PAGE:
rebbiputzmaker

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Apparently you are interested in confusing yourself than relying on proper research in audio. I suggest keeping these opinions to yourself. Last thing we need is random Joe operating from point of authority here.....
Sorry I did not know that Western Electric and Olson were random joes.
 

pozz

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There is obviously much truth to this. The most recent research that I've seen, however, does not indicate that adaptation is "complete": Some quality differences between loudspeakers and rooms seem to remain, even after adaptation. There is just no way that a small and tinny mono speaker will sound as good as a SOTA multichannel rig in an acoustically pleasant room, no matter how long we adapt to the small mono speaker. So it does make sense to get good loudspeakers, and to work towards room acoustics that are not horrible. But our brain luckily makes it much easier for us to live with whatever imperfections which remain!
The link is broken BTW.
 
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amirm

amirm

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Sorry I did not know that Western Electric and Olson were random joes.
Oh? They published controlled testing of different music tracks with statistical analysis of which produced best speaker differentiation? I think not.
 

rebbiputzmaker

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Oh? They published controlled testing of different music tracks with statistical analysis of which produced best speaker differentiation? I think not.
I believe not also. I guess they were kind of busy pioneering the engineering that modern engineers have built upon and taken further. Forgive me for my appreciation of the past and the world before computers. We are very lucky today but we tend take it for granted.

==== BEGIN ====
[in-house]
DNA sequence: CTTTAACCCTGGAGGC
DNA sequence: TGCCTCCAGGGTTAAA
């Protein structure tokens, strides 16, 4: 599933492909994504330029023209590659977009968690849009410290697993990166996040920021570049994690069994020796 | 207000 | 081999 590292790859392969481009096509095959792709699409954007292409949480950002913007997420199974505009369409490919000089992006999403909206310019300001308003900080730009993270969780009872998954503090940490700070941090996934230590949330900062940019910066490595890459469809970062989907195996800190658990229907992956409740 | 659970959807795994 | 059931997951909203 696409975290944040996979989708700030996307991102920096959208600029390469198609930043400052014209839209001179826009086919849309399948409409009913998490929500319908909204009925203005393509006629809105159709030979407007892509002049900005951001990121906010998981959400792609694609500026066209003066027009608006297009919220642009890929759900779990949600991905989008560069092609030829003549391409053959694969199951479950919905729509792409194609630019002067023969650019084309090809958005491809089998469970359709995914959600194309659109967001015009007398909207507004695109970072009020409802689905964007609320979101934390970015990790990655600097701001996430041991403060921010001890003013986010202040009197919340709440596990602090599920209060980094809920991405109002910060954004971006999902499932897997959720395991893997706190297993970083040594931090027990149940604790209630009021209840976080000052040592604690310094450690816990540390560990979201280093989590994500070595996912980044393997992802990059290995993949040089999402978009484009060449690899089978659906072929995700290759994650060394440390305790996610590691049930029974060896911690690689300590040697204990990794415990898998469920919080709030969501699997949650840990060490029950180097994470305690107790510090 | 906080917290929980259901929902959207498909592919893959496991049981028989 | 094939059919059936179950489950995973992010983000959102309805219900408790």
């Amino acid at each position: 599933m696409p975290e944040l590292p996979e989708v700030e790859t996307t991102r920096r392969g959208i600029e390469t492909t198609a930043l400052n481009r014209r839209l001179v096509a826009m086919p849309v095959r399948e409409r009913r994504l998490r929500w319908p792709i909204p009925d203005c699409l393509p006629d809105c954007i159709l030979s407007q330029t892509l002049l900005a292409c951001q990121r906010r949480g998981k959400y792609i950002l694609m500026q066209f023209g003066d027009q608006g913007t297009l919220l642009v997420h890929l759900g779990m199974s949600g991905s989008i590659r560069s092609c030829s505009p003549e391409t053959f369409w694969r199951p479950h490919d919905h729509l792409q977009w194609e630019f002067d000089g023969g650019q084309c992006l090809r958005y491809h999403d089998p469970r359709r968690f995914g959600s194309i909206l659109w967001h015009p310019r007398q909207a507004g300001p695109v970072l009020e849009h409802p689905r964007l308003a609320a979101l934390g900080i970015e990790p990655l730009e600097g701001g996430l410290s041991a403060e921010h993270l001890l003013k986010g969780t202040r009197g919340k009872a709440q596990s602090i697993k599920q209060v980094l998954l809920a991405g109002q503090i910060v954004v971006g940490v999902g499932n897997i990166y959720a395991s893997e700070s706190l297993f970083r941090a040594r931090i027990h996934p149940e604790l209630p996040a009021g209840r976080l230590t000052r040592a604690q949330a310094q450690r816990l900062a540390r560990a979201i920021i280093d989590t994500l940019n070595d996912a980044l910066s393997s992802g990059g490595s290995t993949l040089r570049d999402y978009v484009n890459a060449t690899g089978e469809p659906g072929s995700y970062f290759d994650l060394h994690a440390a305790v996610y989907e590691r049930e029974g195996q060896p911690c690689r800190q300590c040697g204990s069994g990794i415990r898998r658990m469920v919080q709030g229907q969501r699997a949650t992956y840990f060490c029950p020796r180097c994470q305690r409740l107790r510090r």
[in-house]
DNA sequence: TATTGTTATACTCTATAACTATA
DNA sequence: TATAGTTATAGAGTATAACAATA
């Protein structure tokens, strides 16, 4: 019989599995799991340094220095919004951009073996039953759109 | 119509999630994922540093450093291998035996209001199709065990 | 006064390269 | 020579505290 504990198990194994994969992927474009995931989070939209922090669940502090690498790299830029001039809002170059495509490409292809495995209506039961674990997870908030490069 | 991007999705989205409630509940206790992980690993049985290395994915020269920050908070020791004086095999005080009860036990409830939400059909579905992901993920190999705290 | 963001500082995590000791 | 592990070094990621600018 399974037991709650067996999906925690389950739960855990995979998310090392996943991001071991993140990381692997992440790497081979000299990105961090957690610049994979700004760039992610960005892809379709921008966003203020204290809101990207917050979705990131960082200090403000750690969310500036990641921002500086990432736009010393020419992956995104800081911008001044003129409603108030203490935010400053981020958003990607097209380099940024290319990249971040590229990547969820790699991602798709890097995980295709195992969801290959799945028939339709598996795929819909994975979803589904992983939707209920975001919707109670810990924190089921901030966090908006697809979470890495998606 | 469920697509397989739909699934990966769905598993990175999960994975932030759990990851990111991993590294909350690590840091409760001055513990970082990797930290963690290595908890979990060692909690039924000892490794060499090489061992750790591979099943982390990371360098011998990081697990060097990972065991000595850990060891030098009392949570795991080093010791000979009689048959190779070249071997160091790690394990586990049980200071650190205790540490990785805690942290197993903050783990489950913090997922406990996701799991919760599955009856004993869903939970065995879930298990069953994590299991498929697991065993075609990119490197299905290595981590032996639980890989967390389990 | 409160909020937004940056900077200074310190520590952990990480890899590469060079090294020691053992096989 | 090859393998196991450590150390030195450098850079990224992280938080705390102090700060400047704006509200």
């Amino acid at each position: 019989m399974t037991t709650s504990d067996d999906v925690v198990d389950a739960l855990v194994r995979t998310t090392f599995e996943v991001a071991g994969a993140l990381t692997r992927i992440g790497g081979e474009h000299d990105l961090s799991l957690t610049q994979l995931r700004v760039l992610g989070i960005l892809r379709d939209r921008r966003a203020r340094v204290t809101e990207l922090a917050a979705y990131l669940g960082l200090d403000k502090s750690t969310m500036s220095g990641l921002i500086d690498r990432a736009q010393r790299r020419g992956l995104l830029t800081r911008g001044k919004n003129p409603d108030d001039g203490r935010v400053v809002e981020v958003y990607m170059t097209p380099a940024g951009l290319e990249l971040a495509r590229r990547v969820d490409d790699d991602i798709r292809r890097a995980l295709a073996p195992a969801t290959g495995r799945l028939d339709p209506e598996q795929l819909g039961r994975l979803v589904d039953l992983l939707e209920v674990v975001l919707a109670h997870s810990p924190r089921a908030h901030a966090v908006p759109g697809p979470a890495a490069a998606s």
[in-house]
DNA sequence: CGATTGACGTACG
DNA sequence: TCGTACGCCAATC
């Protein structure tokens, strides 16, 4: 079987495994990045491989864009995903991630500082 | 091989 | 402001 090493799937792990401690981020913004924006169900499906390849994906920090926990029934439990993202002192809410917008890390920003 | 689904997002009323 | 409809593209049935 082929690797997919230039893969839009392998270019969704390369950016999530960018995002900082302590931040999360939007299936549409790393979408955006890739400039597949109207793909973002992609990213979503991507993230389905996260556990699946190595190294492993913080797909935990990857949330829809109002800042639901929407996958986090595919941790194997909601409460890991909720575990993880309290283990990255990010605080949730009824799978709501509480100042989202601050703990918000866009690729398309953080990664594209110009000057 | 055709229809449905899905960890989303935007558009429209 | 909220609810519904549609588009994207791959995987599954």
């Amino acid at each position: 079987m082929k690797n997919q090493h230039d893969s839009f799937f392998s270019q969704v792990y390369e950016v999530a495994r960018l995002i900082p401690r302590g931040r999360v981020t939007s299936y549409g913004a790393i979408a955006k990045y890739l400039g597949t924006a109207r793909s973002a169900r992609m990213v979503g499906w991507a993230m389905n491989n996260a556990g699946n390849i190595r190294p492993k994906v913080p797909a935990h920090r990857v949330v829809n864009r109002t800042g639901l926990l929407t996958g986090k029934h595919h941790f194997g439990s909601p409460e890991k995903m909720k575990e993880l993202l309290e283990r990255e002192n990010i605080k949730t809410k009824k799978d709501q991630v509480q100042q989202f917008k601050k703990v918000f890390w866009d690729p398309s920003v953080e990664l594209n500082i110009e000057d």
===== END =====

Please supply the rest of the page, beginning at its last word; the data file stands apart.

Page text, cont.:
Tom C

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Referring to an interview that @hardisj had with Earl Geddes where he concluded that playing music above a certain SPL masks distortion/resonances that would be more apparent in low volume listening. In other words listening to music above 80db may be a problem in and of itself if you hope to capture the audible nuances of these measurements. On the one hand, one needs to play loud enough to observe SPL related distortion but on the other hand one must also play at a low enough volume for subtle resonances to be apparent. Or, in practical terms, play something loud enough and all speakers sound better.
??? It’s when you turn the volume down that everything sounds better, I think because both distortion and compression decrease. Turn anything low enough, and it will sound better. When things get louder, if the system starts to unravel, I want to turn it off.
This phenomenon is what leads to the conclusion that distortion is less important than frequency response. Because everyone listens at levels below which distortion is out of control, right? Well, it turns out, not everyone. In practice, for those of us that like it loud, distortion rises to the point where I’ll gladly take some lumpiness in FR, if I get less harshness and less compression along with it.
Please understand, I realize I don’t know what I’m talking about. I just know what makes me smile and brings joy.
 

rebbiputzmaker

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A review with some good observations regarding cone material, speaker positioning and how horn imaging differs from non-horn systems.
 

mcdn